Heart advice from super-smart artist Sara Lynn Michener, an experienced romancer who lives and loves in Ellicott City, looks great in jogging clothes, and attended the Obamas’ Christmas party this year. Ask Sara for dating advice at firstname.lastname@example.org.
I’m sketched out/embarrassed by the notion of online dating, and I shouldn’t be, I think, because there seem to be few ways these days to meet single men otherwise. What’s wrong with me, and how can I get a grip on the keyboard?
–Site Shy in Hampden
Dating online is like The Diving Board when you were little. After you?do it once, you realize it’s just a way to get in the water all at once rather than little by little; the experience of immersion rather than wading. Online dating is an efficient filtering tool if you know exactly what you want. You have to go by the assumption that people are filling out questions honestly, sure. Some guys will fill out questions based on what they think their type of girl wants to hear, but you have that problem in real life too. Just be sure to be safe about it. Meet prospective dates in public places, and don’t give them much access to your real life until you feel comfortable doing so. (That said, unfortunately the only dangerous experiences I’ve ever had were with men who knew me fairly well.) Nevertheless, discuss these things openly with the other person, so any of your precautions are not interpreted as frigidity, paranoia, or disinterest. If he isn’t interested in waiting till you feel safe, he’s either totally oblivious to what life is like online for girls, or he’s an ass and not worth it anyway. Be prepared to receive spine-chilling emails from men who haven’t read your profile and are not paying any attention to your likes and interests, and feel free to ignore or block those emails. You have to be somewhat tough; save the sweetness for the person you end up dating long-term. Oddly enough, my biggest problem with online dating is philosophical. In real life, 90% of the men I have found myself in serious, loving relationships with, I frankly wasn’t remotely attracted to when I first met them; they grew on me. You can’t possibly mimic that experience online unless you go after guys you’re specifically not physically attracted to, which is a TERRIBLE idea. The point of online dating is you get permission to judge people because it’s the only way to do it. You get to ignore men who don’t use spellcheck. Hallelujah. Enjoy it.
I’m a 35 y-o who is just not ready to try online dating, and I’m not the type of gal who hangs out in bars (not to mention, it doesn’t seem to be a good way to find quality men) All of the men I meet seem to be gay or married. What are my options?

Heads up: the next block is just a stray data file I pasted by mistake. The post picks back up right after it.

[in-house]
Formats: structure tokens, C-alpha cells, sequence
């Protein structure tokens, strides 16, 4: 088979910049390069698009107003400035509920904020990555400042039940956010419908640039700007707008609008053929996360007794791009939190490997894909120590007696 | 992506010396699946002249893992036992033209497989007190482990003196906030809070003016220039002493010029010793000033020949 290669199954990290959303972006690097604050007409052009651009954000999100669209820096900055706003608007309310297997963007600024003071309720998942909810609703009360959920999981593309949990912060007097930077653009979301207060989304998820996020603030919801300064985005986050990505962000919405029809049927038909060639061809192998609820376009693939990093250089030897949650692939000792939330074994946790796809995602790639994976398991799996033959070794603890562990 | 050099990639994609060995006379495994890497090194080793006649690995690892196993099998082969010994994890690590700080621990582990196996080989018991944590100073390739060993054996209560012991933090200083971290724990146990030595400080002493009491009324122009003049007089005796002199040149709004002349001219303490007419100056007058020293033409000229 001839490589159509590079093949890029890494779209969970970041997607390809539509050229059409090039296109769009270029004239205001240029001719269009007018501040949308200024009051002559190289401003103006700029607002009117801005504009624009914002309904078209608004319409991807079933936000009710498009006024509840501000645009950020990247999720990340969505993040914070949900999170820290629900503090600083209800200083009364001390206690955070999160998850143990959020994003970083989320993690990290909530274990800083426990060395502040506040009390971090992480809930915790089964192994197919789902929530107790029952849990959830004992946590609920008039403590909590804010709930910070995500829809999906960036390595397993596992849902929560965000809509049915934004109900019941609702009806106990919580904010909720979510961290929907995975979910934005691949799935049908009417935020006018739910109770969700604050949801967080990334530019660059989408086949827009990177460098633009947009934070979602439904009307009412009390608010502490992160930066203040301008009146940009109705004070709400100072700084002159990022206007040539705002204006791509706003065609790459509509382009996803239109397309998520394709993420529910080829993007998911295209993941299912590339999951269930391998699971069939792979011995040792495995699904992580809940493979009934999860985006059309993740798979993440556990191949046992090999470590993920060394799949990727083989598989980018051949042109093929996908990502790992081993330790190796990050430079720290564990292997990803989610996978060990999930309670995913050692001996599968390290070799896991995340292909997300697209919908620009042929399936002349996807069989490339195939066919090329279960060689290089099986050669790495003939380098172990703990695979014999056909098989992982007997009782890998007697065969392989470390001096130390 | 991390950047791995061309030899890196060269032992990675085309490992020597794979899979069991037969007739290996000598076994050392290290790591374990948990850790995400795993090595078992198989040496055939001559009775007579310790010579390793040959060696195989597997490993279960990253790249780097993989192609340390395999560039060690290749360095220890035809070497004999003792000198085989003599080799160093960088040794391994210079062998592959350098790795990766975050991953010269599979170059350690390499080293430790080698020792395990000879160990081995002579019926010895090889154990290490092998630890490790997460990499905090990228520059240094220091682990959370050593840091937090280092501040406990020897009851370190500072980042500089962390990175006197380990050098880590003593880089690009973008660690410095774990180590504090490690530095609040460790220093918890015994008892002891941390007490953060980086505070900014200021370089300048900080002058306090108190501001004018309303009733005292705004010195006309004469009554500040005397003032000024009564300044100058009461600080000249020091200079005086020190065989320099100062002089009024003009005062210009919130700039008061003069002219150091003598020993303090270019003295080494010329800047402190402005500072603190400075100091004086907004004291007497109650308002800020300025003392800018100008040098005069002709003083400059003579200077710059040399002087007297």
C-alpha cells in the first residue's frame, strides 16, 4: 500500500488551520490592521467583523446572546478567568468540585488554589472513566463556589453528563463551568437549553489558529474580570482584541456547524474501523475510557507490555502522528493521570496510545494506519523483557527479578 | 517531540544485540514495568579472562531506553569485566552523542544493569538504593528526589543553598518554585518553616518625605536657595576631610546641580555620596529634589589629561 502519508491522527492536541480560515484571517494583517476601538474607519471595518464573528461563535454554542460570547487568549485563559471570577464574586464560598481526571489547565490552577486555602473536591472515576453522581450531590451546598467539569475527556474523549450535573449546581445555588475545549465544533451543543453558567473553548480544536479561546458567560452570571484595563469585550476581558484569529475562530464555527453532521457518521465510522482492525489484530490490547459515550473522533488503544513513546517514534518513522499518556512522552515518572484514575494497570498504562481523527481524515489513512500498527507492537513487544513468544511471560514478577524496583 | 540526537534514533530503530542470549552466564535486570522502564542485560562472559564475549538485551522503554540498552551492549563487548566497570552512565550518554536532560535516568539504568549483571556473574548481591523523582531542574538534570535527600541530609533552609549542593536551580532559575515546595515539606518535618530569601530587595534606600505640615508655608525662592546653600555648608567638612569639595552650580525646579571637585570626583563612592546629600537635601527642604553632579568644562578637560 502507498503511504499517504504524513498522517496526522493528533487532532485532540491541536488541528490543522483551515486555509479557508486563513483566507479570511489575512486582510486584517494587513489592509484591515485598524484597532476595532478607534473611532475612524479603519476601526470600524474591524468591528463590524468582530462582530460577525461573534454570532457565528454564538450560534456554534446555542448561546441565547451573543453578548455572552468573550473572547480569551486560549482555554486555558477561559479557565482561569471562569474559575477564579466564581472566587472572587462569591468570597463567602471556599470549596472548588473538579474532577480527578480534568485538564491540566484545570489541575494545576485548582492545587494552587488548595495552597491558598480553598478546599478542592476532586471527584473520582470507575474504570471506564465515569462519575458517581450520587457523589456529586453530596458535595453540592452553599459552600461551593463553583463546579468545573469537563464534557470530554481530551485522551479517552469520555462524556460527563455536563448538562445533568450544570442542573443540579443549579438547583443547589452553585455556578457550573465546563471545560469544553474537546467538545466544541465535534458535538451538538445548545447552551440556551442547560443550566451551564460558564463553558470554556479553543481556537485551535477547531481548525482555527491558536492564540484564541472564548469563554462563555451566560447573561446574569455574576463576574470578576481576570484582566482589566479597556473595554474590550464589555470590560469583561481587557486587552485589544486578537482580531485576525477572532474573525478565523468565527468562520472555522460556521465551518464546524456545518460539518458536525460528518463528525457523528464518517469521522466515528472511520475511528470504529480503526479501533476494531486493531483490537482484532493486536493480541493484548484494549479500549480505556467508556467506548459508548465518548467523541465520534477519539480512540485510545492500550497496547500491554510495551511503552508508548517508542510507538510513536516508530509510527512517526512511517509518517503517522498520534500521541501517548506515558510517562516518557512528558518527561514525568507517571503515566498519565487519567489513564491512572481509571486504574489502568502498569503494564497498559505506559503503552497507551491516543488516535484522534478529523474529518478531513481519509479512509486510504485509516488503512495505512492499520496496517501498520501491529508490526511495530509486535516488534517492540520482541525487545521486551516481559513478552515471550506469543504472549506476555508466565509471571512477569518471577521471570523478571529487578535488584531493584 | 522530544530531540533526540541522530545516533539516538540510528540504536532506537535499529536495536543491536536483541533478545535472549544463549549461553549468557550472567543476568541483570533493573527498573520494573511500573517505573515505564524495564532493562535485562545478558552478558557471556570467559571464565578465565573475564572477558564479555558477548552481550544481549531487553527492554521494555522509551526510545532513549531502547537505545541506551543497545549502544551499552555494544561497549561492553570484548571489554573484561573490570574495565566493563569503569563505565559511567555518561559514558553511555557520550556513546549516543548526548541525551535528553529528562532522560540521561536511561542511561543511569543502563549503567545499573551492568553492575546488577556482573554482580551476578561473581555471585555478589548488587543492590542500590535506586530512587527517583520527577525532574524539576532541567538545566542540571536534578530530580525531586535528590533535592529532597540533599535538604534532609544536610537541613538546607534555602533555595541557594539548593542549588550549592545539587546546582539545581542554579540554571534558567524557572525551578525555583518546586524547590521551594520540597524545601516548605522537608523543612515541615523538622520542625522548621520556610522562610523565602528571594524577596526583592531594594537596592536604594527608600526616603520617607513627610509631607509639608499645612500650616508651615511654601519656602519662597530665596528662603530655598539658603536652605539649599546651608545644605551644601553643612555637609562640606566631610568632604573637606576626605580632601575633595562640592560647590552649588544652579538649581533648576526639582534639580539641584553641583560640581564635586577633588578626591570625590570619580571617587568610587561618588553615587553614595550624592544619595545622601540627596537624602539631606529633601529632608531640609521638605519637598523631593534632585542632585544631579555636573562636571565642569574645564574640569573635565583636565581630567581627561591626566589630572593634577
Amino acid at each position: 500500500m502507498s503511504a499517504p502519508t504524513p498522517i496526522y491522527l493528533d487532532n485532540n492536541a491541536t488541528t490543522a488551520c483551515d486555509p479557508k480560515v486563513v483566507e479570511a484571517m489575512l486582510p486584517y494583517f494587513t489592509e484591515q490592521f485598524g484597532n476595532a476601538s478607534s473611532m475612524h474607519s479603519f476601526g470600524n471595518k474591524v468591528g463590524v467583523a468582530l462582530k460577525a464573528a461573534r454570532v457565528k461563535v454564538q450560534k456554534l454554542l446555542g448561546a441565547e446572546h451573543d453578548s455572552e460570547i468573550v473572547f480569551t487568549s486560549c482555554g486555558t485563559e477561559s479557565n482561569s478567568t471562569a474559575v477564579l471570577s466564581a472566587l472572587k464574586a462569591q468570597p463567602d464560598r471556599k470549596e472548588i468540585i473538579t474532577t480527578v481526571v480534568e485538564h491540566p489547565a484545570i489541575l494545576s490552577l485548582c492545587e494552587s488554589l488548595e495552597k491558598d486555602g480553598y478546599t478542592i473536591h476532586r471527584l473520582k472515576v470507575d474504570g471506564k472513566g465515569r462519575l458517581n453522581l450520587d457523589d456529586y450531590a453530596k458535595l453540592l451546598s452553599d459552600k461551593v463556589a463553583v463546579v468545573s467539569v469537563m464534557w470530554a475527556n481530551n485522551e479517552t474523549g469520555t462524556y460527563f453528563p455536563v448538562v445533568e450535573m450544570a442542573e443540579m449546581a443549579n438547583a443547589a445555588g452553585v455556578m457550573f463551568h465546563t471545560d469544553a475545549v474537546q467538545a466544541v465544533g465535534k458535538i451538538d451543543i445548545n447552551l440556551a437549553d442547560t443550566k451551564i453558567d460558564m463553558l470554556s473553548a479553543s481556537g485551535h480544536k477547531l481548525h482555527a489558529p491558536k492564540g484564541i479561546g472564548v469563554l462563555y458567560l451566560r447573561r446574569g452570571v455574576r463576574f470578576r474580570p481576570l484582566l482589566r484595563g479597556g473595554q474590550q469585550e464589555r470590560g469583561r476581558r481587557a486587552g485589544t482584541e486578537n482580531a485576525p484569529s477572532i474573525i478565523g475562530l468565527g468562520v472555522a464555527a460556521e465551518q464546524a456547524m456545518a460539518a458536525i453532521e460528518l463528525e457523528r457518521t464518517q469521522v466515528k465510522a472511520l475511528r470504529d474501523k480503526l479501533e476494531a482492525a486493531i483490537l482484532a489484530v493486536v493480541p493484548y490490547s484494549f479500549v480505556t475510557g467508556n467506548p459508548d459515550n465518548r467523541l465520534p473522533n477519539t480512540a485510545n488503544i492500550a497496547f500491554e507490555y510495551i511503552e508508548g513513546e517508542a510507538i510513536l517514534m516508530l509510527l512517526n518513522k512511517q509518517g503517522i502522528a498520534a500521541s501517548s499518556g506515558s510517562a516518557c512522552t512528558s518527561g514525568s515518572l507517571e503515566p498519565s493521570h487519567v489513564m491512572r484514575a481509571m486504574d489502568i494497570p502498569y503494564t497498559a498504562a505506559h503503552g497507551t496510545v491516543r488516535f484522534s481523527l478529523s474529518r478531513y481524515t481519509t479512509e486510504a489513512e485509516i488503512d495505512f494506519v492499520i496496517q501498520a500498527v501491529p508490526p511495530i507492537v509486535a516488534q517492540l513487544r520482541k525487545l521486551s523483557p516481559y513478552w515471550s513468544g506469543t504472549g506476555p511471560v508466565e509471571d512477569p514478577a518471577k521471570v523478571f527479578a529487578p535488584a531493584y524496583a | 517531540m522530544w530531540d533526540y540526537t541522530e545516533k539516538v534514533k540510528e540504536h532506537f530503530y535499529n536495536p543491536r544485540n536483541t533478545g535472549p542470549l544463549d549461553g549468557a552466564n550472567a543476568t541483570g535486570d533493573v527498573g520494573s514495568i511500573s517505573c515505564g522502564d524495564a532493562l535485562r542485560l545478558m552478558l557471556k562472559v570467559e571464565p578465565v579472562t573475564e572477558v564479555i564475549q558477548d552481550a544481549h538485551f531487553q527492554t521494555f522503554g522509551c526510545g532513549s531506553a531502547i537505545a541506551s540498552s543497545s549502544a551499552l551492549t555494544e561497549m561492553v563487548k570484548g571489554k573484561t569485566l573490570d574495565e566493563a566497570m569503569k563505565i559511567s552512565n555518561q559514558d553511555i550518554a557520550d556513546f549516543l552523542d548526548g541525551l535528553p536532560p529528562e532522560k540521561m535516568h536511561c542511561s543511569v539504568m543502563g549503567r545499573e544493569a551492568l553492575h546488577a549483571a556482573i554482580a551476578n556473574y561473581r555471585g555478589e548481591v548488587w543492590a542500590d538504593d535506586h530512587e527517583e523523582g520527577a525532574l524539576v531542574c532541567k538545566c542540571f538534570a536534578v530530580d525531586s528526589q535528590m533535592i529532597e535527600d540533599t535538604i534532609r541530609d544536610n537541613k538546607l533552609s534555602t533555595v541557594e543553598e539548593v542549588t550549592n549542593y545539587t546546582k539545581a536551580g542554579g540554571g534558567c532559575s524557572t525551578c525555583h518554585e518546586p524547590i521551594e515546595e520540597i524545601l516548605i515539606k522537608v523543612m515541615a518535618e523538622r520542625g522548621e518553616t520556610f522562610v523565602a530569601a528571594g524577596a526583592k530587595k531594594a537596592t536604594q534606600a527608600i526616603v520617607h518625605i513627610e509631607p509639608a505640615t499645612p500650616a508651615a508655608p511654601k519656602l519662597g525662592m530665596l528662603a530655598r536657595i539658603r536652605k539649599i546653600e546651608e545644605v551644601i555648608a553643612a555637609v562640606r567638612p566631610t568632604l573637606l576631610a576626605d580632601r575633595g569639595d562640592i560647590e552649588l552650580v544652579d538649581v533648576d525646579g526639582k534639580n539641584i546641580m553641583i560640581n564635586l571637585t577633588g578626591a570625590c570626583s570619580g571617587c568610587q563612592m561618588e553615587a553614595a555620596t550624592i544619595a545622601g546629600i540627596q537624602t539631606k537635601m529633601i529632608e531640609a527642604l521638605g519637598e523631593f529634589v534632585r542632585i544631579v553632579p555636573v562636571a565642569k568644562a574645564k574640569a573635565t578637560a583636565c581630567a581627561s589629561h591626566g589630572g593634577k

Join the club. We don’t date online because it’s fun (although it can be if you let it, and you’re lucky). We do it because we’re all at some sort of cultural crossroads, at which we have no established language with which we find other single people, thus the internet has at least attempted to fill this void. Take comfort in that; you’re in good confused company. If you insist upon meeting people by chance, you’re going to have to find ways to take advantage of opportunities wherever you find them. Think of the last time you saw a stranger to whom you felt drawn. Did you catch yourself checking to see if he was wearing a wedding band? For me, it was at a Starbucks. I saw a tall, beautiful, pale redheaded man in a nice suit. I’m pretty damn shy, but quirky enough to know when to speak up. So on my way out the door I said, “Excuse me, I don’t mean to freak you out, but you’re beautiful.” I gave him a big smile. His face turned bright red, as I continued on my way out the door. (I did not BOLT out the door either!) A bolder woman would have ascertained whether he was straight and single, but I’m proud of the fact that, regardless, I gave a stranger a compliment. He didn’t follow me out the door to ask me who I was, maybe because he was shy, too. But that’s okay, because I felt pretty damn empowered all day over my moment of comparative boldness. I’m guessing you’re not an extrovert, so all I can say is be open to possibility and try to push yourself slightly beyond the boundaries of your?comfort zone. If you’re shy, work with being shy. Your way of being bold might be passing out blushing smiles. Whatever you do, do it for the experience itself, not for the outcome. Be yourself, but be the most fearless version of that person you can be now and then. Oh, and go to weddings alone. Don’t drag your best gay friend as your date! Chances are, your friends are your friends for a reason–I’ve met some fabulous boyfriends through mine.